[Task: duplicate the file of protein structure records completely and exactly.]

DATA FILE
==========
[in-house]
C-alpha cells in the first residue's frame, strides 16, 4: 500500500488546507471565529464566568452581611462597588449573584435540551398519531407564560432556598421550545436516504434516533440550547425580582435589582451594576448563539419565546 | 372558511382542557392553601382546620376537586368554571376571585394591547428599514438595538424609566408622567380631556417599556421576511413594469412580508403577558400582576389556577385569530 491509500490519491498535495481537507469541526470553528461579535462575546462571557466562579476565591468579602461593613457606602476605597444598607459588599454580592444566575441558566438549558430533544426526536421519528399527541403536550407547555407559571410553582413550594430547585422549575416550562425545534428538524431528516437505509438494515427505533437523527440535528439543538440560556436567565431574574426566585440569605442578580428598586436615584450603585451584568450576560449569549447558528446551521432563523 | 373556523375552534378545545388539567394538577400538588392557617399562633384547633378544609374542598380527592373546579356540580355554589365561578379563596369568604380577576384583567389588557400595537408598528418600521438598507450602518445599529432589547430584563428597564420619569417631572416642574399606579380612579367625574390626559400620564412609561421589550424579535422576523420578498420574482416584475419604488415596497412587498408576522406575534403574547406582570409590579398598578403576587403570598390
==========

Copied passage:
[in-house]
C-alpha cells in the first residue's frame, strides 16, 4: 500500500488546507471565529464566568452581611462597588449573584435540551398519531407564560432556598421550545436516504434516533440550547425580582435589582451594576448563539419565546 | 372558511382542557392553601382546620376537586368554571376571585394591547428599514438595538424609566408622567380631556417599556421576511413594469412580508403577558400582576389556577385569530 491509500490519491498535495481537507469541526470553528461579535462575546462571557466562579476565591468579602461593613457606602476605597444598607459588599454580592444566575441558566438549558430533544426526536421519528399527541403536550407547555407559571410553582413550594430547585422549575416550562425545534428538524431528516437505509438494515427505533437523527440535528439543538440560556436567565431574574426566585440569605442578580428598586436615584450603585451584568450576560449569549447558528446551521432563523 | 373556523375552534378545545388539567394538577400538588392557617399562633384547633378544609374542598380527592373546579356540580355554589365561578379563596369568604380577576384583567389588557400595537408598528418600521438598507450602518445599529432589547430584563428597564420619569417631572416642574399606579380612579367625574390626559400620564412609561421589550424579535422576523420578498420574482416584475419604488415596497412587498408576522406575534403574547406582570409590579398598578403576587403570598390